House Speaker Nancy Pelosi (D-Calif.) said Wednesday night that she'll insist on a conference with the Senate on the financial reform legislation in Congress. 

Pelosi rejected simply passing whatever legislation the Senate ends up crafting on financial reform, legislation which is still being drafted by a bipartisan group of senators in the upper chamber. 

"What I have said to the Senate is, 'We'll see you in conference,'" Pelosi told PBS/Bloomberg interviewer Charlie Rose in an interview that aired Wednesday night. "Because they have a way of saying, 'We've passed this bill, this is all we can do, take it or leave it.' But the fact is, that can't happen."

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The House passed its own financial reform bill last year, but talks have dragged out in the Senate, where Banking Committee Chairman Chris Dodd (D-Conn.) has worked with Sen. Bob Corker (R-Tenn.) and other committee Republicans in order to draft their own financial reform bill in hopes of winning bipartisan support.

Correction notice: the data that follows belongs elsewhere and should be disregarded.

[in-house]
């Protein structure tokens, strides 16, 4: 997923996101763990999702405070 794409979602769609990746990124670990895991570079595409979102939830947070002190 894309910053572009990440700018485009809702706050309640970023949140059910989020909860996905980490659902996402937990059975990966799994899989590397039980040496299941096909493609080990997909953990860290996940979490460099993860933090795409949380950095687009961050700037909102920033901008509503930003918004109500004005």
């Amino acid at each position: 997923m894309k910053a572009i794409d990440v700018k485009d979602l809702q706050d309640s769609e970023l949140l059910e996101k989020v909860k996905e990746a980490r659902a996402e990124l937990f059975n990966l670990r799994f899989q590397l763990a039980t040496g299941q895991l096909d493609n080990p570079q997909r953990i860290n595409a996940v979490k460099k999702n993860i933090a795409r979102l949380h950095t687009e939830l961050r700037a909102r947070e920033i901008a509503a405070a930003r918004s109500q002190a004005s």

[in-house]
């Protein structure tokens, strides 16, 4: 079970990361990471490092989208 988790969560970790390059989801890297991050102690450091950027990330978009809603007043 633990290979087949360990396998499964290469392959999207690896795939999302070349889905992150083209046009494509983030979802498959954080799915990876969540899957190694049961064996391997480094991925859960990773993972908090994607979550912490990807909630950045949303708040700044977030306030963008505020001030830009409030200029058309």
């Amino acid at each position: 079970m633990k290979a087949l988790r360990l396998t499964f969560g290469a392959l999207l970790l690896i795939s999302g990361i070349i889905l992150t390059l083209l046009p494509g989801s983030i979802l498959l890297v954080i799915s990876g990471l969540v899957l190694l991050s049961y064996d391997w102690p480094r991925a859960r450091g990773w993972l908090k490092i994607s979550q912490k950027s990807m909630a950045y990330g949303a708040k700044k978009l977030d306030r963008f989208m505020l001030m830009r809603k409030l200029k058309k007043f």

But Pelosi said there were sticking points that necessitated a conference, a process which House Financial Services Committee Chairman Barney Frank (D-Mass.), the author of the House reform bill, has said should be televised. 

The speaker said the sticking points making a conference necessary would include the proposed independent consumer financial protection agency, as well as new rules proposed on banks' commercial and investment activities. 

Pelosi said it was important that the consumer protection agency have an independent budget and its own enforcement rules, and that where the agency is housed is far less important. 

"As long as it has its own rules and its own enforcement, it can go wherever it goes," she said. 

Her comments leave the door open to the House accepting a proposal rumored in Senate negotiations that would put the agency within the Federal Reserve, a move which has prompted crticism from some who fault the Fed's lack of oversight for allowing the financial crisis to happen in the first place. 

"I have to take a look at how it could be independent within the Federal Reserve," Pelosi said. "It doesn't have to be standalone."